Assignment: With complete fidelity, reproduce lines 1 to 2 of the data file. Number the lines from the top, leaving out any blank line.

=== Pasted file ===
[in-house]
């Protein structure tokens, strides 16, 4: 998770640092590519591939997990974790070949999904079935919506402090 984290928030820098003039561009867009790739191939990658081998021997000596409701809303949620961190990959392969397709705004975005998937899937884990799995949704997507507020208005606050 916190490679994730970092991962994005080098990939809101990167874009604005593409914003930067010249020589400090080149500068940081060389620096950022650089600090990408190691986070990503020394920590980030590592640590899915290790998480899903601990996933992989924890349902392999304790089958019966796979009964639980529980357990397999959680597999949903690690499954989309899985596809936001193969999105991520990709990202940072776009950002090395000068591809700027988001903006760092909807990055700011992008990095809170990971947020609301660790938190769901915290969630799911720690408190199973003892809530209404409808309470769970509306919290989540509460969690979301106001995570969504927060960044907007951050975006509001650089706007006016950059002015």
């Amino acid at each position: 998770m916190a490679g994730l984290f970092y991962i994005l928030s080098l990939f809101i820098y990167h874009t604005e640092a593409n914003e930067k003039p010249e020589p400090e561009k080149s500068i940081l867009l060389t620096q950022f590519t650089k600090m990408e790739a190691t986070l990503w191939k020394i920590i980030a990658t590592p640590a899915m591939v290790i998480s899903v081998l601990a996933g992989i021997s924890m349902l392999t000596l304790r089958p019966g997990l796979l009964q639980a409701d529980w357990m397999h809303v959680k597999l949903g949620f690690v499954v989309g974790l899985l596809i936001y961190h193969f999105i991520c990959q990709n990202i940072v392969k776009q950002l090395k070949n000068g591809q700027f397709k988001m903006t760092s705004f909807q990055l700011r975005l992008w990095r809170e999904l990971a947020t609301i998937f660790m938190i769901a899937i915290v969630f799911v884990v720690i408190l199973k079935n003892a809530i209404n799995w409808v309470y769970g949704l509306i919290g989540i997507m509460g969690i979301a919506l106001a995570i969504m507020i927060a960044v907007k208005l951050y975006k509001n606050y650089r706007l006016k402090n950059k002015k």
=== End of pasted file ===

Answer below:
[in-house]
């Protein structure tokens, strides 16, 4: 998770640092590519591939997990974790070949999904079935919506402090 984290928030820098003039561009867009790739191939990658081998021997000596409701809303949620961190990959392969397709705004975005998937899937884990799995949704997507507020208005606050 916190490679994730970092991962994005080098990939809101990167874009604005593409914003930067010249020589400090080149500068940081060389620096950022650089600090990408190691986070990503020394920590980030590592640590899915290790998480899903601990996933992989924890349902392999304790089958019966796979009964639980529980357990397999959680597999949903690690499954989309899985596809936001193969999105991520990709990202940072776009950002090395000068591809700027988001903006760092909807990055700011992008990095809170990971947020609301660790938190769901915290969630799911720690408190199973003892809530209404409808309470769970509306919290989540509460969690979301106001995570969504927060960044907007951050975006509001650089706007006016950059002015």